Banks, Developers Sink as China Caps Loans to Curb Risk

Shares of Chinese banks and developers tumbled on Monday after regulators made an unprecedented move to cap loans for the real estate sector, the latest effort to snuff out systemic risks.

The CSI 300 Financials Index dropped 1.2%, while the gauge of Shanghai-listed property developers fell 2.3% to the lowest in six months.

Under new rules, the nation’s largest state-owned lenders must trim their loan exposure to the property sector to 40% or less. Banks’ mortgage lending should be no more than 32.5% of their outstanding credit, regulators said in a joint statement last week. Those exceeding the caps will have a grace period of four years to meet the requirements.

The curbs follow a series of property crackdowns, underscoring the government’s determination to control risks in the bubble-prone sector. It’s done little to dampen interest, as China’s home prices have been rising every month since mid 2015, and most lately propelled by global monetary easing policies amid the pandemic.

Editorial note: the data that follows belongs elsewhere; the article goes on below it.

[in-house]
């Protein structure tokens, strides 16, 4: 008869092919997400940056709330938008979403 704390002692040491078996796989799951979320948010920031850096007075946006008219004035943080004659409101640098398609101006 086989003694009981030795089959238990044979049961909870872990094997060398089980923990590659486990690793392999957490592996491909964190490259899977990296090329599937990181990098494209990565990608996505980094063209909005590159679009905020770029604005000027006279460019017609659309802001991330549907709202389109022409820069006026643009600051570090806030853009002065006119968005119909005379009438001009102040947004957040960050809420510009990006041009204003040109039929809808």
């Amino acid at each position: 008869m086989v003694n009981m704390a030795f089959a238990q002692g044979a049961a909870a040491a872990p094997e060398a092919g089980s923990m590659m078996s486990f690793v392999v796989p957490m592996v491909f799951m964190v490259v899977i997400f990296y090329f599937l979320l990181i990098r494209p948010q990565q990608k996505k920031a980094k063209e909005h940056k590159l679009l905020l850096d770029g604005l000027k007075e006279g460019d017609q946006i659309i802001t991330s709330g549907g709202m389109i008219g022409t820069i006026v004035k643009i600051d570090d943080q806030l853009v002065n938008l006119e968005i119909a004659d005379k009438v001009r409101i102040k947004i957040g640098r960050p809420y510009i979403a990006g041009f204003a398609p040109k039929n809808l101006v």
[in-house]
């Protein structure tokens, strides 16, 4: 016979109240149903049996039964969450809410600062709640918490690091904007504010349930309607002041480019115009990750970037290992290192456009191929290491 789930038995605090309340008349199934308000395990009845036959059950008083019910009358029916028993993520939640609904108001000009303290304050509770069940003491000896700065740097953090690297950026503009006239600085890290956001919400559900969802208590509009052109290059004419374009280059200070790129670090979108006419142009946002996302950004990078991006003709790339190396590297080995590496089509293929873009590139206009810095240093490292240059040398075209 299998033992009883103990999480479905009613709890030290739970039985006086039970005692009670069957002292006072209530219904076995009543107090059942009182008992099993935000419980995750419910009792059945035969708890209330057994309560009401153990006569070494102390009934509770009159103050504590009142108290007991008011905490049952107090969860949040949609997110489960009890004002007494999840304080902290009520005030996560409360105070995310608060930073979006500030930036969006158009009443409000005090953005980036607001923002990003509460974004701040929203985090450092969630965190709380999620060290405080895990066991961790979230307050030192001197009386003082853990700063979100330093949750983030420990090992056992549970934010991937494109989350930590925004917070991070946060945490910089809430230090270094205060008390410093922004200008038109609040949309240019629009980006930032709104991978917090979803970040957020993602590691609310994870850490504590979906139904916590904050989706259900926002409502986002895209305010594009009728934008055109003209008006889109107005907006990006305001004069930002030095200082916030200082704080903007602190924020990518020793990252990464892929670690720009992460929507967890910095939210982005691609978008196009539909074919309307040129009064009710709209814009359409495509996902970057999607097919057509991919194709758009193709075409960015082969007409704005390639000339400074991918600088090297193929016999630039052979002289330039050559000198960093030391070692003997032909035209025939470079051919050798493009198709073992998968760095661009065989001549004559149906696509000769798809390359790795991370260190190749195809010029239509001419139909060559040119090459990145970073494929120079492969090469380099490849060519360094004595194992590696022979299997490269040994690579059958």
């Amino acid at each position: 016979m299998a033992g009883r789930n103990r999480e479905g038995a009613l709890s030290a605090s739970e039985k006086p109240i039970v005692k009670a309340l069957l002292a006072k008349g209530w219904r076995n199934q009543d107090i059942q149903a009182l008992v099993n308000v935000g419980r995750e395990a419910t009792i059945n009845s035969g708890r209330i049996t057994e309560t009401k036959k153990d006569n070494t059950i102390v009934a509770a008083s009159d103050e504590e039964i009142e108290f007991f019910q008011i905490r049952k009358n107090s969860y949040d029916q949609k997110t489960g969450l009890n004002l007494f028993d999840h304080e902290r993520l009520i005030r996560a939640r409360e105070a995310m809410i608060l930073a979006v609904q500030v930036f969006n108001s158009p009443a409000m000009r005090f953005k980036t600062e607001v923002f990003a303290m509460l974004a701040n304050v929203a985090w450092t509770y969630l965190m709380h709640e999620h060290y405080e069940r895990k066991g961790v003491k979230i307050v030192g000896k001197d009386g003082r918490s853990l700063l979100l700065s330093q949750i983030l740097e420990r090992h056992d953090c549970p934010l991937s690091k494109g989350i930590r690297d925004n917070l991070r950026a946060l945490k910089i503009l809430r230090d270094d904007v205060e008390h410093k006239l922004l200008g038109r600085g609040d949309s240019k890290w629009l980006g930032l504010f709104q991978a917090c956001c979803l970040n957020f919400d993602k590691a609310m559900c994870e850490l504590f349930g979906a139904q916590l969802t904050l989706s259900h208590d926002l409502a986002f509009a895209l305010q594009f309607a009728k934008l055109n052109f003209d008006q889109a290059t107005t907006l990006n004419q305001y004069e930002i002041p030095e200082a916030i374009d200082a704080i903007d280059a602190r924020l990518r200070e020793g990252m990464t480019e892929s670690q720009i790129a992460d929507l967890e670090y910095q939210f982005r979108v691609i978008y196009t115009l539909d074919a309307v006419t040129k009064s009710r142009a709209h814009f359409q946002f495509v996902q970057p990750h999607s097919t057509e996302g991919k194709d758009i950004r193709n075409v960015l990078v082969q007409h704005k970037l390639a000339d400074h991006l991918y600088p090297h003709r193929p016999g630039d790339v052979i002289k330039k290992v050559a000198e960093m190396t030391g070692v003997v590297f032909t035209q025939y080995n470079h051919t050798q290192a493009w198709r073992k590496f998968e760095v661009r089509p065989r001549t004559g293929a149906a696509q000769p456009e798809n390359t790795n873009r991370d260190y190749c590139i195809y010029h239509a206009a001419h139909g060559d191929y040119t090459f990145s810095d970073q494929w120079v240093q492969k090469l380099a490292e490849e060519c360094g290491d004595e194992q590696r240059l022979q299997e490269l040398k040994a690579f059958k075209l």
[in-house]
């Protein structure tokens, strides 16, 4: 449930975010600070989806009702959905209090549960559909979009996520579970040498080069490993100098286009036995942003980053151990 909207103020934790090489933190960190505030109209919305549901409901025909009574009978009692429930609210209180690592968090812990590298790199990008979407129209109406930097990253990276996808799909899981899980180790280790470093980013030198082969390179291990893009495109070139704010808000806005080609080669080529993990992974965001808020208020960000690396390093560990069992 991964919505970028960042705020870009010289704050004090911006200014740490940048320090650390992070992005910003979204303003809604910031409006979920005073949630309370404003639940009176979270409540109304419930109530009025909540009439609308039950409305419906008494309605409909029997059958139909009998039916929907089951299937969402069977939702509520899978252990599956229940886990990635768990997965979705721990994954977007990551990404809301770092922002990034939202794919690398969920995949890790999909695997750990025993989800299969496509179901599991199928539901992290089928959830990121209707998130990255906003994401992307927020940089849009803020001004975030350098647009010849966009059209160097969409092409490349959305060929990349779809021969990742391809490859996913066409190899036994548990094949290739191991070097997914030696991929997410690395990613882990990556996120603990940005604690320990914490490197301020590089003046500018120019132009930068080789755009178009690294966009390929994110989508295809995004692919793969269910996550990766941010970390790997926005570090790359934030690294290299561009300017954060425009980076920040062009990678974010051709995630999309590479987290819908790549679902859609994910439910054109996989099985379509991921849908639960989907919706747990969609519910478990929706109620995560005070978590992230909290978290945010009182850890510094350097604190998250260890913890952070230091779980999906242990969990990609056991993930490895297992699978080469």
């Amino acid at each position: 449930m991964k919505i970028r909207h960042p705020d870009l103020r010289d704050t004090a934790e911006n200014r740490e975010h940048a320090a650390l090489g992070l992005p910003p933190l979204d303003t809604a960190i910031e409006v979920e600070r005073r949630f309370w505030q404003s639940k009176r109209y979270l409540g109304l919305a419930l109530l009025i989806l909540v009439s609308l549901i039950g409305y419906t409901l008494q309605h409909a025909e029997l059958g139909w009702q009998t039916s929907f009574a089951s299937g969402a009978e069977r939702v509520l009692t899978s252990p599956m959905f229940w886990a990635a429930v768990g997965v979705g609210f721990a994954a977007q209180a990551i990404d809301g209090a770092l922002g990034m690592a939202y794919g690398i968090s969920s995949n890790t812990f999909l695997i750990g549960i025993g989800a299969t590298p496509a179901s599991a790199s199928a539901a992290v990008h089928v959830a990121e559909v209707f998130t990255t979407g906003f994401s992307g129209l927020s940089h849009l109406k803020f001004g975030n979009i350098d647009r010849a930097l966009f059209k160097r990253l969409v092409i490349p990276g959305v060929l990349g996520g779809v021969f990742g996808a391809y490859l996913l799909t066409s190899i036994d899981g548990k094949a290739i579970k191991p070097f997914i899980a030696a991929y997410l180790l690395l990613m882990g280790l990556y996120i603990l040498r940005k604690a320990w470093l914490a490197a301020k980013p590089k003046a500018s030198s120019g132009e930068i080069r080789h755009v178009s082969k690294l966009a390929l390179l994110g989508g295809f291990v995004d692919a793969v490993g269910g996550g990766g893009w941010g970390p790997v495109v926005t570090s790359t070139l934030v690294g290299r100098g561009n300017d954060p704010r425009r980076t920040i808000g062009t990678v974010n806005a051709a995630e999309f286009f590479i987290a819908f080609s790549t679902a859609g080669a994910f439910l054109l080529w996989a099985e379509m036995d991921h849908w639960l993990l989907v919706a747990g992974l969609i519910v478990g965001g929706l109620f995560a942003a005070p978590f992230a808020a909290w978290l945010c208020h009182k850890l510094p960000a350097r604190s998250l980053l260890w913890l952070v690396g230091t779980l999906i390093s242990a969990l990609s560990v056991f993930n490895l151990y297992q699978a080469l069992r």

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Among the most hit by the new rules include Bank of Chengdu Co., which fell 8.1%, leading the retreat. China Evergrande Group closed 5.1% lower in Hong Kong.

Jefferies Group LLC estimated that China Merchants Bank will be the biggest potential victim among lenders for exceeding the loan cap by the widest margin. It remained positive on Hong Kong-listed Chinese bank shares.

Last year, China’s housing watchdog and central bank asked 12 developers including China Evergrande Group, Sunac China Holdings Ltd. and China Vanke Co. to report their financing, total debts and business data on the 15th of every month to monitor their health.

New home prices rose by 0.12% in November, the slowest pace since February, after wider property curbs cooled demand.

Banks, Developers Sink as China Caps Loans to Curb Risk

“The new policy is in line with the direction of strengthening supervision and preventing bubbles,” said Huang Chengyu, an investment manager at China Cinda (HK) Holdings Co. “That will further dampen investor sentiment toward real estate stocks.”

Banks will be put into five categories and be subject to different ceilings based on their loans to developers and home buyers. Those failing to comply will face additional capital charges, according to the statement.

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